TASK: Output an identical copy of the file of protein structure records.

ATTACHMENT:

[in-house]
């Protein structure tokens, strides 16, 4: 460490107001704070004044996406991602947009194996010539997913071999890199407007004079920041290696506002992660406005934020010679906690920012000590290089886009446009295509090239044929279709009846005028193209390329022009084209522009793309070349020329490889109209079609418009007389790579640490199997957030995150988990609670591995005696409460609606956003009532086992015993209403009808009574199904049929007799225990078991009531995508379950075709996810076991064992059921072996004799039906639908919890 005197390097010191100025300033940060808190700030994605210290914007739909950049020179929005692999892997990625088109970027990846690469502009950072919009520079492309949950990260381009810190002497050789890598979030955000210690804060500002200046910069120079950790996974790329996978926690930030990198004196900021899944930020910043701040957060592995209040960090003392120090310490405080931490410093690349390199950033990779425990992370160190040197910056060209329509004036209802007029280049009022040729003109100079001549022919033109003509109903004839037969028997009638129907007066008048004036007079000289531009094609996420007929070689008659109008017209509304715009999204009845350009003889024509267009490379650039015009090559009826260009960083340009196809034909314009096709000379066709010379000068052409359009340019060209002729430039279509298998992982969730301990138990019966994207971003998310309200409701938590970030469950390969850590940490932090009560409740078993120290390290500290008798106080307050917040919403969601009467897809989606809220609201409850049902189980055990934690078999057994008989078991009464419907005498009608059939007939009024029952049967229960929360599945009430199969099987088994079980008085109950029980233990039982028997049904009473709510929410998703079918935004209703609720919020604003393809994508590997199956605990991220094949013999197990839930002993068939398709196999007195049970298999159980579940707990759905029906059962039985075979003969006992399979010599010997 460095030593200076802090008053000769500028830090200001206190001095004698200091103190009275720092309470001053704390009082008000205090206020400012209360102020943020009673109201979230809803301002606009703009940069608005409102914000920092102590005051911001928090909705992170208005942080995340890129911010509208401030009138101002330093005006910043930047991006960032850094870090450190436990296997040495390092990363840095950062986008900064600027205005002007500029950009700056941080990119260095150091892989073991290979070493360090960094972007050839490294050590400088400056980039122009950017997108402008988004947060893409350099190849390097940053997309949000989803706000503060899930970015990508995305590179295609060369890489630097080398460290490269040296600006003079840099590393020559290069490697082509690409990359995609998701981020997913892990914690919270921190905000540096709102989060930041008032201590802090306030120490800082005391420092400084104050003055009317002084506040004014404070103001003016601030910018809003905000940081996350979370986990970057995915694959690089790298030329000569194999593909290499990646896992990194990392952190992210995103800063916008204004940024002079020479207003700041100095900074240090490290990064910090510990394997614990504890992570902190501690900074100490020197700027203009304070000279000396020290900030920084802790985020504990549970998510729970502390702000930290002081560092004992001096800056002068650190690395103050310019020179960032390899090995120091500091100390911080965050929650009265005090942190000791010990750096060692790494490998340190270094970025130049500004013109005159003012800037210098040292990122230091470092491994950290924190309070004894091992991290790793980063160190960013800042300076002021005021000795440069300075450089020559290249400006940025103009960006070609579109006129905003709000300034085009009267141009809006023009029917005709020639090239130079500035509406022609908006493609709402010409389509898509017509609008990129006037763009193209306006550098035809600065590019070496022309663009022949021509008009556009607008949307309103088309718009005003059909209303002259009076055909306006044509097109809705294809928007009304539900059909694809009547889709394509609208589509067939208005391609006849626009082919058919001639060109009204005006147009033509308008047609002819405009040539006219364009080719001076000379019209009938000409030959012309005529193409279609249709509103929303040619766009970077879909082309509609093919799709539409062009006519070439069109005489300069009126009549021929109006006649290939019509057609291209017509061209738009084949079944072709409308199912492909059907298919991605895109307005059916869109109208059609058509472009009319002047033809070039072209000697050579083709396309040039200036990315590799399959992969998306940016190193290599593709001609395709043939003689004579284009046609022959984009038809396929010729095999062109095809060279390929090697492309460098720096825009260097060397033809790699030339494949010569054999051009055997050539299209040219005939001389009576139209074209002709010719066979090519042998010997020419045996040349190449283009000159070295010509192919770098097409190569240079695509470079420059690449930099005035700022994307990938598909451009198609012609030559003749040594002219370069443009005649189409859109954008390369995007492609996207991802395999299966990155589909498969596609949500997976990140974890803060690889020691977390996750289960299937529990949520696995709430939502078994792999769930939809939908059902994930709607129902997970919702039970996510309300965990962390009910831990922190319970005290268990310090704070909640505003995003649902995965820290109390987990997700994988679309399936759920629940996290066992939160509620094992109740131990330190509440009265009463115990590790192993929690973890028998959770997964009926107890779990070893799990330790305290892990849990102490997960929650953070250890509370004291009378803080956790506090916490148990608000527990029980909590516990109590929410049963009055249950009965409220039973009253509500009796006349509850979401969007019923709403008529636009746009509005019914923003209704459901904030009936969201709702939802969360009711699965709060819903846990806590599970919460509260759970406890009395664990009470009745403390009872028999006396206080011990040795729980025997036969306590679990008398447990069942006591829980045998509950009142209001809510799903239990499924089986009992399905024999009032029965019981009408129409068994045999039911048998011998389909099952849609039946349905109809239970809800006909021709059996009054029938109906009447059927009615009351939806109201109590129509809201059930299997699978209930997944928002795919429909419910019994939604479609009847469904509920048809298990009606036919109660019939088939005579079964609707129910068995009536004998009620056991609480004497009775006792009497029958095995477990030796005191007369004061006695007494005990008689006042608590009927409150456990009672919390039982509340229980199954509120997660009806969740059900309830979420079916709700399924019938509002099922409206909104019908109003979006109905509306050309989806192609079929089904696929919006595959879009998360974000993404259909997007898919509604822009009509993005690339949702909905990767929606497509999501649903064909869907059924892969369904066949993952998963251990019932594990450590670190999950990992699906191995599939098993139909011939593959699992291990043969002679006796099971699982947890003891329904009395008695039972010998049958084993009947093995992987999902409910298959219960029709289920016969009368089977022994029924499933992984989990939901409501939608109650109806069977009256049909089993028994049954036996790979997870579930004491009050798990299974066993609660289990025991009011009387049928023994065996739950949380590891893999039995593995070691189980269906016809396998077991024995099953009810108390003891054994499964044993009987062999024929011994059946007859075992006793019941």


[in-house]
């Protein structure tokens, strides 16, 4: 460490107001704070004044996406991602947009194996010539997913071999890199407007004079920041290696506002992660406005934020010679906690920012000590290089886009446009295509090239044929279709009846005028193209390329022009084209522009793309070349020329490889109209079609418009007389790579640490199997957030995150988990609670591995005696409460609606956003009532086992015993209403009808009574199904049929007799225990078991009531995508379950075709996810076991064992059921072996004799039906639908919890 005197390097010191100025300033940060808190700030994605210290914007739909950049020179929005692999892997990625088109970027990846690469502009950072919009520079492309949950990260381009810190002497050789890598979030955000210690804060500002200046910069120079950790996974790329996978926690930030990198004196900021899944930020910043701040957060592995209040960090003392120090310490405080931490410093690349390199950033990779425990992370160190040197910056060209329509004036209802007029280049009022040729003109100079001549022919033109003509109903004839037969028997009638129907007066008048004036007079000289531009094609996420007929070689008659109008017209509304715009999204009845350009003889024509267009490379650039015009090559009826260009960083340009196809034909314009096709000379066709010379000068052409359009340019060209002729430039279509298998992982969730301990138990019966994207971003998310309200409701938590970030469950390969850590940490932090009560409740078993120290390290500290008798106080307050917040919403969601009467897809989606809220609201409850049902189980055990934690078999057994008989078991009464419907005498009608059939007939009024029952049967229960929360599945009430199969099987088994079980008085109950029980233990039982028997049904009473709510929410998703079918935004209703609720919020604003393809994508590997199956605990991220094949013999197990839930002993068939398709196999007195049970298999159980579940707990759905029906059962039985075979003969006992399979010599010997 460095030593200076802090008053000769500028830090200001206190001095004698200091103190009275720092309470001053704390009082008000205090206020400012209360102020943020009673109201979230809803301002606009703009940069608005409102914000920092102590005051911001928090909705992170208005942080995340890129911010509208401030009138101002330093005006910043930047991006960032850094870090450190436990296997040495390092990363840095950062986008900064600027205005002007500029950009700056941080990119260095150091892989073991290979070493360090960094972007050839490294050590400088400056980039122009950017997108402008988004947060893409350099190849390097940053997309949000989803706000503060899930970015990508995305590179295609060369890489630097080398460290490269040296600006003079840099590393020559290069490697082509690409990359995609998701981020997913892990914690919270921190905000540096709102989060930041008032201590802090306030120490800082005391420092400084104050003055009317002084506040004014404070103001003016601030910018809003905000940081996350979370986990970057995915694959690089790298030329000569194999593909290499990646896992990194990392952190992210995103800063916008204004940024002079020479207003700041100095900074240090490290990064910090510990394997614990504890992570902190501690900074100490020197700027203009304070000279000396020290900030920084802790985020504990549970998510729970502390702000930290002081560092004992001096800056002068650190690395103050310019020179960032390899090995120091500091100390911080965050929650009265005090942190000791010990750096060692790494490998340190270094970025130049500004013109005159003012800037210098040292990122230091470092491994950290924190309070004894091992991290790793980063160190960013800042300076002021005021000795440069300075450089020559290249400006940025103009960006070609579109006129905003709000300034085009009267141009809006023009029917005709020639090239130079500035509406022609908006493609709402010409389509898509017509609008990129006037763009193209306006550098035809600065590019070496022309663009022949021509008009556009607008949307309103088309718009005003059909209303002259009076055909306006044509097109809705294809928007009304539900059909694809009547889709394509609208589509067939208005391609006849626009082919058919001639060109009204005006147009033509308008047609002819405009040539006219364009080719001076000379019209009938000409030959012309005529193409279609249709509103929303040619766009970077879909082309509609093919799709539409062009006519070439069109005489300069009126009549021929109006006649290939019509057609291209017509061209738009084949079944072709409308199912492909059907298919991605895109307005059916869109109208059609058509472009009319002047033809070039072209000697050579083709396309040039200036990315590799399959992969998306940016190193290599593709001609395709043939003689004579284009046609022959984009038809396929010729095999062109095809060279390929090697492309460098720096825009260097060397033809790699030339494949010569054999051009055997050539299209040219005939001389009576139209074209002709010719066979090519042998010997020419045996040349190449283009000159070295010509192919770098097409190569240079695509470079420059690449930099005035700022994307990938598909451009198609012609030559003749040594002219370069443009005649189409859109954008390369995007492609996207991802395999299966990155589909498969596609949500997976990140974890803060690889020691977390996750289960299937529990949520696995709430939502078994792999769930939809939908059902994930709607129902997970919702039970996510309300965990962390009910831990922190319970005290268990310090704070909640505003995003649902995965820290109390987990997700994988679309399936759920629940996290066992939160509620094992109740131990330190509440009265009463115990590790192993929690973890028998959770997964009926107890779990070893799990330790305290892990849990102490997960929650953070250890509370004291009378803080956790506090916490148990608000527990029980909590516990109590929410049963009055249950009965409220039973009253509500009796006349509850979401969007019923709403008529636009746009509005019914923003209704459901904030009936969201709702939802969360009711699965709060819903846990806590599970919460509260759970406890009395664990009470009745403390009872028999006396206080011990040795729980025997036969306590679990008398447990069942006591829980045998509950009142209001809510799903239990499924089986009992399905024999009032029965019981009408129409068994045999039911048998011998389909099952849609039946349905109809239970809800006909021709059996009054029938109906009447059927009615009351939806109201109590129509809201059930299997699978209930997944928002795919429909419910019994939604479609009847469904509920048809298990009606036919109660019939088939005579079964609707129910068995009536004998009620056991609480004497009775006792009497029958095995477990030796005191007369004061006695007494005990008689006042608590009927409150456990009672919390039982509340229980199954509120997660009806969740059900309830979420079916709700399924019938509002099922409206909104019908109003979006109905509306050309989806192609079929089904696929919006595959879009998360974000993404259909997007898919509604822009009509993005690339949702909905990767929606497509999501649903064909869907059924892969369904066949993952998963251990019932594990450590670190999950990992699906191995599939098993139909011939593959699992291990043969002679006796099971699982947890003891329904009395008695039972010998049958084993009947093995992987999902409910298959219960029709289920016969009368089977022994029924499933992984989990939901409501939608109650109806069977009256049909089993028994049954036996790979997870579930004491009050798990299974066993609660289990025991009011009387049928023994065996739950949380590891893999039995593995070691189980269906016809396998077991024995099953009810108390003891054994499964044993009987062999024929011994059946007859075992006793019941």